By Derek Manky, Chief of Security Insights and Global Threat Alliances, Fortinet
Cybercriminals continue to refine existing malware to evade detection and deliver increasingly sophisticated and malicious payloads. They’re increasingly using banking trojans to drop other payloads and additional banking malware on infected systems to maximize their opportunities for financial gain.
Emotet is an example of this type of iterative process. It is a popular and successful banking trojan primarily spread through spam emails. During its lifecycle, it underwent a few iterations. Emotet had been relatively quiet for months, but Fortinet’s Q3 2019 Threat Landscape Report revealed a sudden surge in spamming activity related to the banking malware.
Why this sudden upsurge in activity?
Malicious actors have been using Emotet in a spear-phishing campaign to distribute TrickBot, a dangerous piece of malware that has been targeting the financial services industry for the last couple of years. Like Emotet, TrickBot primarily spreads via email, though both banking trojans can also propagate via SMB file shares using the EternalBlue exploit.
New Threats, New Strategy
What can be learned from this example? Malware exists within a complicated ecosystem. With so many interrelated and ever-evolving variants emerging constantly, it’s easy to lose sight of what’s happening in the bigger picture. But one thing we can count on is that cybercriminals will always seek easy money, and malware is a tool to that end. As with legitimate business models, the easiest way to make money is to leverage existing investments and successes. That’s the bigger picture of what we see here: cybercriminals using successful malware to expand business opportunities.
One particularly effective and dangerous example comes from a technique called malvertising. Many computer users today still think they have to click on a file or a link to be infected with malware, but that’s simply not the case. There are many ways for bad actors to deliver their malicious payload—from phishing emails to infecting legitimate websites with malicious scripts to the malvertising approach.
This approach makes use of the way most of today’s websites pull advertisements from multiple ad servers. If the bad guys can infect the ad server, their malware will be delivered to thousands of websites that are serving up that specific ad. This means any system connecting to a site with that ad—even without the user clicking on anything—will get infected. Usually, a malicious script will redirect the user to the attacker’s server where other malware or exploits are then downloaded.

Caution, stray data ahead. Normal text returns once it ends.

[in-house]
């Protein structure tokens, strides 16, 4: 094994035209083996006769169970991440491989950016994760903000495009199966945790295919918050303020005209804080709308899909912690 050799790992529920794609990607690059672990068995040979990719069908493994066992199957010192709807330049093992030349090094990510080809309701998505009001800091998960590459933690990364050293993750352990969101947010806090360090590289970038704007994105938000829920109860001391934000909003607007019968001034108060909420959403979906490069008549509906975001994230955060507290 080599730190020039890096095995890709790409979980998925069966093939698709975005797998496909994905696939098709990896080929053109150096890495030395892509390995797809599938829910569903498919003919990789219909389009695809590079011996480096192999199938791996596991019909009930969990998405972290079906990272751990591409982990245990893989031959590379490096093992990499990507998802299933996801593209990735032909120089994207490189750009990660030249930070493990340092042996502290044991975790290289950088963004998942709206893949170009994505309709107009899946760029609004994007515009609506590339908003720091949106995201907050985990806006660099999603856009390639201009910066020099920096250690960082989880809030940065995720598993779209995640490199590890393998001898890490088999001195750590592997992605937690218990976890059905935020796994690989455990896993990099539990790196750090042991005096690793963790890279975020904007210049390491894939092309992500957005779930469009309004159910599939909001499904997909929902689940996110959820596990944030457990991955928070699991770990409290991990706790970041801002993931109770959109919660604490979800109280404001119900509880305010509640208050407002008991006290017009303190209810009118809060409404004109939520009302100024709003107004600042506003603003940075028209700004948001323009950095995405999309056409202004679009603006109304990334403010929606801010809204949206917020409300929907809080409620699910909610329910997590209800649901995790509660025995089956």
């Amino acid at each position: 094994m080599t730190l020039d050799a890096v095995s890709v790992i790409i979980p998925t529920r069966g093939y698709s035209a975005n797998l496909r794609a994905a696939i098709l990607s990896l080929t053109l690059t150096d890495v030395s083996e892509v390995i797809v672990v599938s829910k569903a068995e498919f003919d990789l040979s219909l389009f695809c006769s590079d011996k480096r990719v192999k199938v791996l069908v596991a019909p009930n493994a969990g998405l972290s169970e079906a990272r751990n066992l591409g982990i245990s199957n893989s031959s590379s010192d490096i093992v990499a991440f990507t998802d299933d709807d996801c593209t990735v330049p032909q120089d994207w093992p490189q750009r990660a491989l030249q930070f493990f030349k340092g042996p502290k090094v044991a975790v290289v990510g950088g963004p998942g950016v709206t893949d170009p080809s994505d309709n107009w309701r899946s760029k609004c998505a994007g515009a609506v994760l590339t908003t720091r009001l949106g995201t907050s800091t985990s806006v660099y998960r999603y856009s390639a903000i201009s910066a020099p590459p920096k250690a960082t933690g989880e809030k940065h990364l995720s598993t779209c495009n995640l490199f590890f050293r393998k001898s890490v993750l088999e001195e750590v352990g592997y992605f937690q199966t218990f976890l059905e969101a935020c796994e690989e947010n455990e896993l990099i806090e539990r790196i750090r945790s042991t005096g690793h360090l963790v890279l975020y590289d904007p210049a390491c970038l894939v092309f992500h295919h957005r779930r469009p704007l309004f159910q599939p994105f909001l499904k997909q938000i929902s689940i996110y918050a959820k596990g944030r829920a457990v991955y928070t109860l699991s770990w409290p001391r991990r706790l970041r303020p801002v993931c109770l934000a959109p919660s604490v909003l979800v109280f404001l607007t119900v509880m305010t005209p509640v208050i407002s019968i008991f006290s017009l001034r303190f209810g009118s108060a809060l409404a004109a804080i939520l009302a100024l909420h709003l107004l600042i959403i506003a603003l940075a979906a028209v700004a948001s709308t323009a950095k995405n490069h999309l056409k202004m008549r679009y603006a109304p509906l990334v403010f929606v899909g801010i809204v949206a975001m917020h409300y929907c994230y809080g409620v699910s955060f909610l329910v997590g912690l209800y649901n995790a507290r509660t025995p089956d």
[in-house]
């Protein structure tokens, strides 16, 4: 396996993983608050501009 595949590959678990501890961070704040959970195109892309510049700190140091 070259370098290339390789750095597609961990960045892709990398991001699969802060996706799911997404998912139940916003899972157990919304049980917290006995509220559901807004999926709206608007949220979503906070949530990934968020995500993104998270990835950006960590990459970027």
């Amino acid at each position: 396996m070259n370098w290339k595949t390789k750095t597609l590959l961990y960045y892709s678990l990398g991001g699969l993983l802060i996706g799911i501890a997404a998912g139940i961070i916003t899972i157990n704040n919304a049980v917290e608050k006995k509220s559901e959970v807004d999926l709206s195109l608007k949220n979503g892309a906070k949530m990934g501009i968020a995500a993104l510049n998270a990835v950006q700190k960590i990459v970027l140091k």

In light of this and other malware threats, enterprises must reconsider their security strategy – particularly, if they are undergoing digital transformation. The first step is to identify and then eliminate as many points of weakness as possible. This includes a proactive inventory of devices, granular access control and dynamic network segmentation. Next, develop a proactive and integrated security approach that provides consistent protection across your entire distributed environment. In this way, you can better defend your entire network environment—from IoT devices and the mobile edge, the network core, the new WAN edge and out to multi-cloud environments—at speed and scale.
Higher (Threat) Intelligence
Because there will always be criminals ready to use and re-invent malware, cybersecurity will always need to be woven into every new infrastructure or technology initiative in your organization. This requires security to operate in an integrated and collaborative fashion to keep adversaries at bay. However, your security strategy will only be as effective as the data and threat intelligence that inform them. As cybercrime evolves, so will your cyber strategy. It’s an ongoing process that needs the most current and accurate information so you can adapt with agility.
Derek Manky is the Chief of Security Insights and Global Threat Alliances at Fortinet. In his role, he formulates the security strategy for the company. He is actively involved with several global threat intelligence initiatives, including NATO NICP, INTERPOL Expert Working Group, the Cyber Threat Alliance (CTA) working committee and FIRST, all in an effort to shape the future of actionable threat intelligence and proactive security strategy.
Disclaimer: CISO MAG does not endorse any of the claims made by the writer. The facts, opinions, and language in the article do not reflect the views of CISO MAG and CISO MAG does not assume any responsibility or liability for the same. Views expressed in this article are personal.